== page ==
The government shutdown, if short, will mildly depress Q4 GDP growth. The same can’t be said for failing to raise the debt ceiling. The government currently runs a $640 billion deficit/year, 4% of GDP, while GDP growth is 2%. If the debt ceiling isn’t raised, the budget must be balanced, thus federal spending would drop by $640 billion/year causing a recession. Worse, there wouldn’t be mitigating fiscal or monetary policy.
Despite GDP contracting at an annual rate of 0.1% in Q4 2012, the worst quarter since the end of the recession in 6/09, another recession isn’t in the cards. That’s because the data also showed relatively strong spending by consumers and businesses. Military spending posted its sharpest quarterly drop in 40 years, 22.2% (a one-time event) and exports fell due to falling GDP in Europe. Q1 GDP will be 1%.
Median inflation-adjusted income (MIAI) for men in 2011 was $32,986, $14 shy of $33,000. While that’s $3,023 below the pre-recession high of $36,009 set in 2007, the all-time high of $37,017 was set in 2000. Worse, MIAI for men first exceeded $33,000 in 1968, yes 1-9-6-8! For women, the 2011 median was $21,102, $1,593 off the high of $22,695 set in 2007 and back to where it was in 2001.
Greece has been in recession since Q3 ‘08. During that time, new car registrations have fallen 82%, back to where they were in the late ‘80s, and GDP has fallen 18%. Here, at their worst, car sales were down 56% and now are now down just 18% from where they were before the recession. At its worst, US GDP was down 5% and is now 2% above the prior peak.
The European Stability and Growth Pact, that Germany is insisting on –-which requires governments to keep deficits to no more than 3% of GDP — is nuts. In good times, it promotes increased government spending but forces cuts in recessions. This exacerbates economic cycles and is the opposite of good policy. As long as it survives, Europe will lurch from boom to bust! It must be changed.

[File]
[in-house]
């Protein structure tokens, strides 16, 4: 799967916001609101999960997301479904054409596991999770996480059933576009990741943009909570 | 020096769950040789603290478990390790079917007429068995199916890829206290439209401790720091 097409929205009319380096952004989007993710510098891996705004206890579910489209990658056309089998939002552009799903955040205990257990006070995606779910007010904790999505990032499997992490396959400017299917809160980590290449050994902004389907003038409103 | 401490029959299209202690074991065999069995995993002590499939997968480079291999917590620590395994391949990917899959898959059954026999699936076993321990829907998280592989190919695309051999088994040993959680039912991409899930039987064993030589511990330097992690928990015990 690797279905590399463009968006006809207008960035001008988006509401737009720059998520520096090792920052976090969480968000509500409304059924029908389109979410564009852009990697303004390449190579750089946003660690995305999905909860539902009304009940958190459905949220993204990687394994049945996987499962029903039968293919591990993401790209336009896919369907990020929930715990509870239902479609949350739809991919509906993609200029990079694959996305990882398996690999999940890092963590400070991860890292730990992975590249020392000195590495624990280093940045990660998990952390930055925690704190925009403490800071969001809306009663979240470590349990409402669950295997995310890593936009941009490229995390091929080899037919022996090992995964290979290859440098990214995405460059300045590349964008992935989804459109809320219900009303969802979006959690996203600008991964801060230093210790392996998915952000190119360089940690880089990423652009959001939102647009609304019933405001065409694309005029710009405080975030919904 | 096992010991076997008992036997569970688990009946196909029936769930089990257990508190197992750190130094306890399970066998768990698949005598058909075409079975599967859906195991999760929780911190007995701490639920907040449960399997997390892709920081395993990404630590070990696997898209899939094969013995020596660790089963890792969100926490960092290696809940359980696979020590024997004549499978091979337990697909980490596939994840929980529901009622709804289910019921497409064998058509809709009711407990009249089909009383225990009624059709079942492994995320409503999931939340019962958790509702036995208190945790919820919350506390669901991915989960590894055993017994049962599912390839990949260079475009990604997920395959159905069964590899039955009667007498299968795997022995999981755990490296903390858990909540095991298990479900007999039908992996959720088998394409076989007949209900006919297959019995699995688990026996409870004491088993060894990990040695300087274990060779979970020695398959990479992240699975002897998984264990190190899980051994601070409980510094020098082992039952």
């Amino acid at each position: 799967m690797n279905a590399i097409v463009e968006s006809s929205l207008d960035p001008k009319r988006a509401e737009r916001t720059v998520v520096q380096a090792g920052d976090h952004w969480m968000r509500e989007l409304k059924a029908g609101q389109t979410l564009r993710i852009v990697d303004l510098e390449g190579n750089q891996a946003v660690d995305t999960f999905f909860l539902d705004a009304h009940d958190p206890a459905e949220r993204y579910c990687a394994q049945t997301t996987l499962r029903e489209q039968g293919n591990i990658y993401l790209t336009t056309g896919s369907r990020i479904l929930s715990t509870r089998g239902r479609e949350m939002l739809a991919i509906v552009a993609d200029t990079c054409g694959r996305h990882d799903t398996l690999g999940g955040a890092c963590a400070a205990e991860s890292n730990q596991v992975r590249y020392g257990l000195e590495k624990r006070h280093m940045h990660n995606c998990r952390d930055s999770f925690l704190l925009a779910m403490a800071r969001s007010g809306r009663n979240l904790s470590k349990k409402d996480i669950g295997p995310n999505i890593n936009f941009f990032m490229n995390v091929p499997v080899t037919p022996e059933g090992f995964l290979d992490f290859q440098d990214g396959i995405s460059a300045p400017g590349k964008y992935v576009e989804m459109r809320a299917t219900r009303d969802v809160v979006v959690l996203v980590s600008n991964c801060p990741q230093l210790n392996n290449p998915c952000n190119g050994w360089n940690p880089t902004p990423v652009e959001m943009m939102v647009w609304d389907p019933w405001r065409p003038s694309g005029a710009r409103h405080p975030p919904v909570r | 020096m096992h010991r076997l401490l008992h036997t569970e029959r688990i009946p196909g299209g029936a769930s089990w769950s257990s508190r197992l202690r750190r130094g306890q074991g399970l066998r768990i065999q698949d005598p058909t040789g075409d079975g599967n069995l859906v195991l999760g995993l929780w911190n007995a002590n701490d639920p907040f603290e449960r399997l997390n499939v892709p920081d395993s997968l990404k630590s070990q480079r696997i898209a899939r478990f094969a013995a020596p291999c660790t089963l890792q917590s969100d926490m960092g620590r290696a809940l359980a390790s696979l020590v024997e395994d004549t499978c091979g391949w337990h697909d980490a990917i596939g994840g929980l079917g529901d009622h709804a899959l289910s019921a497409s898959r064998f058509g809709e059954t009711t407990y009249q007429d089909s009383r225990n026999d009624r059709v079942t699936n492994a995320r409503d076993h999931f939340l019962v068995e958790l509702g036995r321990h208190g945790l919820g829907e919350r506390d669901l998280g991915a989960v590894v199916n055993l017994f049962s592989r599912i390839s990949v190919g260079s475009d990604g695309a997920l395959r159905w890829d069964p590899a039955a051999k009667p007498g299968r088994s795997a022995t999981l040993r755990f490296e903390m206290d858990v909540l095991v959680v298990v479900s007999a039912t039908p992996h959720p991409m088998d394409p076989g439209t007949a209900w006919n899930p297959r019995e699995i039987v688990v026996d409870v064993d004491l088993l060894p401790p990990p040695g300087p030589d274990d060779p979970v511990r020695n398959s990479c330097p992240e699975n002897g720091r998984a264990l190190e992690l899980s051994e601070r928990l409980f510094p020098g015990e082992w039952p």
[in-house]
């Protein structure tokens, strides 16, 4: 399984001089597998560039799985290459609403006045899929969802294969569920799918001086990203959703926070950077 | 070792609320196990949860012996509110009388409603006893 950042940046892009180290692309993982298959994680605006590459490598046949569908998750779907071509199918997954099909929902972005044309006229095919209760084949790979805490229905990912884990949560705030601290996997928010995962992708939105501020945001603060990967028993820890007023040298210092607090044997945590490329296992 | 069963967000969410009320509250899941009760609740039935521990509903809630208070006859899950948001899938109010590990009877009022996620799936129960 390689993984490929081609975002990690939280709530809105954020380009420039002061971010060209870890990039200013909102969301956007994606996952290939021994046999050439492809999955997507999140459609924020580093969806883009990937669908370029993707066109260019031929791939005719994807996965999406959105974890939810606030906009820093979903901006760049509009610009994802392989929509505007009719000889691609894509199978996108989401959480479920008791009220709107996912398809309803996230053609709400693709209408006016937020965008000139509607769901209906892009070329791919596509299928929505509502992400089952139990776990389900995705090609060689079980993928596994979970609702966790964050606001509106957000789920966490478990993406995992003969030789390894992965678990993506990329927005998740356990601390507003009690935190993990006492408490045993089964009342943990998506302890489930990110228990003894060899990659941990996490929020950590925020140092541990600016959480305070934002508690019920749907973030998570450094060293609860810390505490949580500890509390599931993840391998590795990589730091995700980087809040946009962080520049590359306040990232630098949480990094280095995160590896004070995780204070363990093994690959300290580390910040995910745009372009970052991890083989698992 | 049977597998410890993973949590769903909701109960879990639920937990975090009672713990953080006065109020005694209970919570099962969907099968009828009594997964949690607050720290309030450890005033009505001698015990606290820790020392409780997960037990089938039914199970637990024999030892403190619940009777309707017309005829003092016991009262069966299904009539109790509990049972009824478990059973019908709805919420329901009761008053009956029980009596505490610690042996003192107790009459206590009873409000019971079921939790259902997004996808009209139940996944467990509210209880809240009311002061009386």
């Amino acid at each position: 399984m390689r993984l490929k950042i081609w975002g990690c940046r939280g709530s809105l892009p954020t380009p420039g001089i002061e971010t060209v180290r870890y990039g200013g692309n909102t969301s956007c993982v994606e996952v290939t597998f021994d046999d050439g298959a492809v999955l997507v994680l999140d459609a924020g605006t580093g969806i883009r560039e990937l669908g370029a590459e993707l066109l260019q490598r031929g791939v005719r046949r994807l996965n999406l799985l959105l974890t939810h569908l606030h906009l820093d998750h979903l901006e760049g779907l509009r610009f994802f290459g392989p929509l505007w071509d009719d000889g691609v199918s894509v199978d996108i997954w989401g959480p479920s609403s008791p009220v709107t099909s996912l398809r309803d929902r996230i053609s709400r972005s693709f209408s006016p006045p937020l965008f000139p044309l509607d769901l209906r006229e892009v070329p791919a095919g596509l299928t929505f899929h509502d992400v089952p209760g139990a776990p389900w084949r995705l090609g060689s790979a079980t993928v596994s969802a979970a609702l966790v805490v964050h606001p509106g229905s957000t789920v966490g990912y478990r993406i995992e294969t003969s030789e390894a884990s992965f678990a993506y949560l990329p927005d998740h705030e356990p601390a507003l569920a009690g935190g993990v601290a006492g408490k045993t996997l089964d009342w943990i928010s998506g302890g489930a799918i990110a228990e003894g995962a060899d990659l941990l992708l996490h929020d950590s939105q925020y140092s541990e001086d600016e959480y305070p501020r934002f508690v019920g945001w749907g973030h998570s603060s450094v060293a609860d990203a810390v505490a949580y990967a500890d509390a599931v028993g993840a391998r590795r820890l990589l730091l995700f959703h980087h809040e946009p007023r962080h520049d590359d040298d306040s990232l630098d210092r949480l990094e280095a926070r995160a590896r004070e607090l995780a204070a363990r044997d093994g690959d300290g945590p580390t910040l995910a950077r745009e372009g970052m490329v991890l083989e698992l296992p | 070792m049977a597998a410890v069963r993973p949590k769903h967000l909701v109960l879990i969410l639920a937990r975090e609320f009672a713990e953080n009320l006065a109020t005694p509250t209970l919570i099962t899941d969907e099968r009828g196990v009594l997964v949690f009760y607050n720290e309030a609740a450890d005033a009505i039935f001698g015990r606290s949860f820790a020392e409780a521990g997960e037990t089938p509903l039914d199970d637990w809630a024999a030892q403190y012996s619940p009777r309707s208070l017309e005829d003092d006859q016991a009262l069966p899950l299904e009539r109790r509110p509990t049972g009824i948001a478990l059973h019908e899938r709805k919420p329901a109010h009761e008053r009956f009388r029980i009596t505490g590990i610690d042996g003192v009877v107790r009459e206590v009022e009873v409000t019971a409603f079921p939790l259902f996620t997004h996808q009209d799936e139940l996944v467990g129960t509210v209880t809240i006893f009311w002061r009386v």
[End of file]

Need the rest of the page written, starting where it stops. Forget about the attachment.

Banks currently own 450,000 houses, 2 million are in foreclosure, and 1.7 million more have not had a mortgage payment made on them in 90 days. This adds up to 4.15 million houses. The problem is that the economy has lost 5.2 million jobs since the start of the recession in January ’08. Absent those job losses, the foreclosure problem vanishes. That’s why robust job growth is so critical.
The IMF sees global growth in ’12 slowing to 3.25% from 4% in ’11. It’s because the 17 nation Euro-zone will contract by 0.5% and China’s growth will slow from 9% to 8.2%. Growth here is expected to be 2%; better than ’11 but not enough to really dent unemployment. By suggesting, earlier today, that it will keep interest rates where they are till late ’14, the Fed has admitted that it too expects sluggish growth.
The Institute of Supply Management’s August manufacturing report was very weak with a reading of 50.4 barely above the 50 level, indicating expansion. And, its steadily decline from a high of 61.4 in Feb is troubling. But, don’t fret. Other manufacturing surveys were better, and, historically, the index must drop to about 42 or 43 before a recession is imminent. So, relax, things can get worse, before the really get worse.
Weak in review: 10-yr Treasury rates fell to their lowest level since 4/50 and the stock market plummeted! This was due to the unfolding Euro disaster, a benign fear of long-term US inflation and a dismal Philly Fed number, a measure of mid-Atlantic factory activity, that fell to a 2.5 year low, suggesting anemic US growth. Credit Suisse said if the Philly # is a national barometer (who knows if it is), a recession already began.
The March trade deficit fell by 2.6% but, hold the applause. Imports fell 1.7% due to a fall in demand for crude oil. Exports fell 1.4% as US auto, industrial machinery & food products fell. As if the decline in exports was not bad enough, for the first few months of ’11 the deficit is running at an annual rate of $556 billion, up from $496 last year and up a huge 33% from ’09 when the recession cut deeply in US demand for foreign goods.